“Believing there was a unique boyish essence that must be catered to, educators offered same-sex practical education with male role models. They did little to address the issues of poverty and discrimination these young men encountered. And they failed horribly when it came to getting young males to question some of the tenets of masculinity that contributed to the very problems that reformers were trying to eradicate.”
Julia Grant has been a professor at James Madison College since receiving her Ph.D from Boston University, where she served as director of the Women’s Studies Program. She has also received a number of prestigious grants, fellowships and awards, including a Spencer Fellowship, a Lily Teaching Fellowship, and the Teacher-Scholar Award.
Her work in women’s studies resulted in a great deal of historical research of childhood gender roles and how society has historically defined masculinity. This research led to many of her published works, including her 2001 book “When Science Encounters the Child: Perspectives on Education, Child Welfare, and Parenting“. Her latest work, published by Johns Hopkins University Press, “The Boy Problem: Educating Boys in Urban America, 1870-1970” provides a detailed historical overview of social change for boys during that time period.
The Role of Economics in Social Change for Boys
The research of the book demonstrates a clear link between economic class and both the quality and type of education boys received. In many ways, social change for boys has not kept pace with that of the expansion in social roles of women. For example, the societal definition of masculinity has included the ability to perform manual labor. That definition resulted in the establishment of “educational” programs that focused more on the development of those skills than academic skills. This was especially true for poor children, both boys and girls alike, of poor immigrants. Due to language barriers and poverty that required both parents to labor long hours, many of these children were left largely unsupervised.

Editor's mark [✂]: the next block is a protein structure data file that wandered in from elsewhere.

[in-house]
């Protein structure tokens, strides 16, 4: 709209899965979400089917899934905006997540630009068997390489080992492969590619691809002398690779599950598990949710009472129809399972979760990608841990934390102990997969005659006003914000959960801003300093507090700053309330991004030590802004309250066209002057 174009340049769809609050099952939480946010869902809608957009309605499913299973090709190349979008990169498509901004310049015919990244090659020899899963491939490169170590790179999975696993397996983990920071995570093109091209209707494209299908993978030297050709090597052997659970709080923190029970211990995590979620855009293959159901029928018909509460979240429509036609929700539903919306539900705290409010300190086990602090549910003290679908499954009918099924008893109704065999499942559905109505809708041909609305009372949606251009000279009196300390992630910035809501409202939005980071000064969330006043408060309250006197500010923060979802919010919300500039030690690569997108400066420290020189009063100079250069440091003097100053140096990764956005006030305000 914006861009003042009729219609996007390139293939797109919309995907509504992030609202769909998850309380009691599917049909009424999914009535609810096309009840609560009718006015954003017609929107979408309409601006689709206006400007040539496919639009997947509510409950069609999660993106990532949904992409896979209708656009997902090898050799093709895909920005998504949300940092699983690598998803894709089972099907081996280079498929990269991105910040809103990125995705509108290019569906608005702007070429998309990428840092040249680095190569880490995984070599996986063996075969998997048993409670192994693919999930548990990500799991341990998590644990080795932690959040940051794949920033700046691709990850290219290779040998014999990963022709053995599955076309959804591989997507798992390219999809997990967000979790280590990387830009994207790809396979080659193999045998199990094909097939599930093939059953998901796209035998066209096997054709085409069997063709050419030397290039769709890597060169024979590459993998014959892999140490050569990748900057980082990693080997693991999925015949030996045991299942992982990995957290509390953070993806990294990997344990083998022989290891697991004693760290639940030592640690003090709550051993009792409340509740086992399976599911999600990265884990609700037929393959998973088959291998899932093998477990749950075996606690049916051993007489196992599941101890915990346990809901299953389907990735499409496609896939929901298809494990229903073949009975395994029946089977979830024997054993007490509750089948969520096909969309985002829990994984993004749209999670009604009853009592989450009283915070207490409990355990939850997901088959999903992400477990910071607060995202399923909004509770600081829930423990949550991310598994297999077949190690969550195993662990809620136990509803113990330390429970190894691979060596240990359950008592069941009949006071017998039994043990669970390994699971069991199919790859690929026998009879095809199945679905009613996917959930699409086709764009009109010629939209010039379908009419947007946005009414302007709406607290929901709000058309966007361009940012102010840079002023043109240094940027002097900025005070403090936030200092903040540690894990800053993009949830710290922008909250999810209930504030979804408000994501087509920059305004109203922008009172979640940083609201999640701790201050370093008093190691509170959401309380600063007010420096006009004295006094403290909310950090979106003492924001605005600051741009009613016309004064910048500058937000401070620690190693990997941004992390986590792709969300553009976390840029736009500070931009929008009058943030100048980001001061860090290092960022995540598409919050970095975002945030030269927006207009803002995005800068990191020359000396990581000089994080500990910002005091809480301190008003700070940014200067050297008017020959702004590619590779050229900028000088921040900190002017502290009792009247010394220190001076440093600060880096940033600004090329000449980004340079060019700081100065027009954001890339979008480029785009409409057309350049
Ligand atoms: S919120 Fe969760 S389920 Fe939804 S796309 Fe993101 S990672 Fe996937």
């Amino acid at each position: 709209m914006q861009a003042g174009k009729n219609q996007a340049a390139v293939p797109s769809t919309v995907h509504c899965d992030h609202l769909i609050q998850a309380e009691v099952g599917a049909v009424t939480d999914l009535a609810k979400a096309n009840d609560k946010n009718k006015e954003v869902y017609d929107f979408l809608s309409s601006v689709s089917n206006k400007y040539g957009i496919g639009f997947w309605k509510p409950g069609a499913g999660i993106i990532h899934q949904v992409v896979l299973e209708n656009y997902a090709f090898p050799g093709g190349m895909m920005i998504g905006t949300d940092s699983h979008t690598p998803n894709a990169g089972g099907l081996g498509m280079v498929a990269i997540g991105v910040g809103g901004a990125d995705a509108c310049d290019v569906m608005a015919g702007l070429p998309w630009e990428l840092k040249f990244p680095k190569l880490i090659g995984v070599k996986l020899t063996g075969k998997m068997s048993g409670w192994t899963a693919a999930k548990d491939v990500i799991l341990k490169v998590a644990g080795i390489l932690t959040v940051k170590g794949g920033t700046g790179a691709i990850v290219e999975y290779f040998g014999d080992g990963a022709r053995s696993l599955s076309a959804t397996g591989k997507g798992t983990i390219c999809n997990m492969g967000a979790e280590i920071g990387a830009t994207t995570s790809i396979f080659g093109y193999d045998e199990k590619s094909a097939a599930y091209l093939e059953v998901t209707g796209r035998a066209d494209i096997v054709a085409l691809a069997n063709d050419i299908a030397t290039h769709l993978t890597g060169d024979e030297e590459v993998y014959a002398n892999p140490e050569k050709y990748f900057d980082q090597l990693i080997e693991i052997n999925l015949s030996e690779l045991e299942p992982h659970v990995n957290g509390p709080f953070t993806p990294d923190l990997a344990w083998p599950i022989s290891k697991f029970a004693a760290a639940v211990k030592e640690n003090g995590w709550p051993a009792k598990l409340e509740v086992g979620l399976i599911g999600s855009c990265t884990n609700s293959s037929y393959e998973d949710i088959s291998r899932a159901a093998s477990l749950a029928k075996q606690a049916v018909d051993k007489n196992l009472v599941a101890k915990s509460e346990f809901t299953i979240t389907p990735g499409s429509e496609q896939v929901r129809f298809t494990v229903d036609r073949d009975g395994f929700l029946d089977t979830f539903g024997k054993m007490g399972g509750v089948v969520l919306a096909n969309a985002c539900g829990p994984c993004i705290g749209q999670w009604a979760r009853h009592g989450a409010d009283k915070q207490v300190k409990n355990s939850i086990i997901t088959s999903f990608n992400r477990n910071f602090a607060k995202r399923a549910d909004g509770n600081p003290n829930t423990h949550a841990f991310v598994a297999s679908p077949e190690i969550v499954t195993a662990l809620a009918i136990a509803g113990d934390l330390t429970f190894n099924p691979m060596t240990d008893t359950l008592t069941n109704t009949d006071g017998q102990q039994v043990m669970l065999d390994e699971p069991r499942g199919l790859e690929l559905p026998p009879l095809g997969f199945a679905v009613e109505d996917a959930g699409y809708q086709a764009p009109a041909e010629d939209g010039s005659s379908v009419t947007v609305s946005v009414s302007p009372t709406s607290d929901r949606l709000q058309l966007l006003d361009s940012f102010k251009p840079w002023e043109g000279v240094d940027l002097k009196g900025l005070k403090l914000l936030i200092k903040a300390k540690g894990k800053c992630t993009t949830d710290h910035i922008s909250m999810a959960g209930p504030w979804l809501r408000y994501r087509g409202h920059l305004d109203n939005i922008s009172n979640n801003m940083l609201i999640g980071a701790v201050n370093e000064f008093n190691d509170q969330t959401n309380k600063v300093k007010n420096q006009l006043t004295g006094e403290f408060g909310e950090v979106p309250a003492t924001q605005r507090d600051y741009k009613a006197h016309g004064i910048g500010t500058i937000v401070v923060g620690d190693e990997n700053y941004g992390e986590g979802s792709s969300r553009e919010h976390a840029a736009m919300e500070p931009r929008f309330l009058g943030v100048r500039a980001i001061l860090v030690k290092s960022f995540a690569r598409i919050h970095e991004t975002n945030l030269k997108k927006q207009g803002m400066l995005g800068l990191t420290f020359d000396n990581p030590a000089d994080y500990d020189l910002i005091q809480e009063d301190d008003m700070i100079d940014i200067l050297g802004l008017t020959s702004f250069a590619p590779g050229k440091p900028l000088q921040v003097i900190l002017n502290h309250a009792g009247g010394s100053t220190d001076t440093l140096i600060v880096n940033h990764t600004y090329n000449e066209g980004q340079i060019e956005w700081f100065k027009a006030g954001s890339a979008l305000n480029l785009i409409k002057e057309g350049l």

Lack of parental supervision often resulted in delinquent behavior, which was addressed through the development of “special” education classes and “reformatories” which were part of the juvenile justice system. Delinquent behavior was defined differently for boys and girls, with the definition for girls having a sexual component. In this regard, girls with a sexual history were considered impossible to reform, and devalued. One of the goals for social change for boys was training which would channel their energies towards productive labor. It was not uncommon for juvenile facilities to utilize the labor of both boys and girls, while maintaining traditional gender roles by assigning outdoor labor to boys and domestic labor to girls.
Progress in Social Change for Boys
Today, social change for boys includes a much less rigid definition of masculinity. While there are still differences in social expectations for boys and girls, gender lines have begun to blur, especially within Western culture. For example, both boys and girls are now often permitted, and even encouraged, to play with both dolls and toy trucks. The range of choices in toys has been accompanied by parental encouragement for all children to both express their emotions and develop their physical strength.
However, despite a greater degree of social equality in education, there are still some important biological differences between boys and girls. An article in the Washington Post points to evidence from the best-selling book, “The Teenage Brain”, written by Frances Jensen, which suggests that boys and girls reach their peak of cognitive development at different ages. For girls, it is between 12 and 13 years old, while for boys it is 15 to 16.
That means that it’s possible that girls may be more ready for complex subjects sooner than boys. For example, rather than placing children in classes according to age and grade, an increase in learning potential would result by introducing more difficult material in accordance with the rate of brain development.
Should Boys and Girls Be Educated Differently?
The question of whether boys and girls should be educated differently, as well as separately, continues to be a topic of debate amongst professional educators. In the 1990’s research published in an article by the National Education Association, boys and girls exhibit very different behaviors in the average classroom. For example, research showed that boys called out answers eight times as often than girls, that teachers valued boys’ responses more than girls’ and encouraged boys to problem-solve independently more often than girls.
Those research results led to a greater awareness of gender inequality in education and to positive changes in education for both genders. Creating positive changes in the educational system is an ongoing process. In an article in Education Weekly, Julia Gray expresses the opinion that current educational initiatives supported by President Obama don’t address important surrounding issues. Just as immigration, assimilation, and economics were factors that negatively affected education for boys in the past, they continue to be factors in slowing positive social change for boys today.
The good news is that books like hers raise society’s awareness of those issues and the importance of finding creative new ways to address them.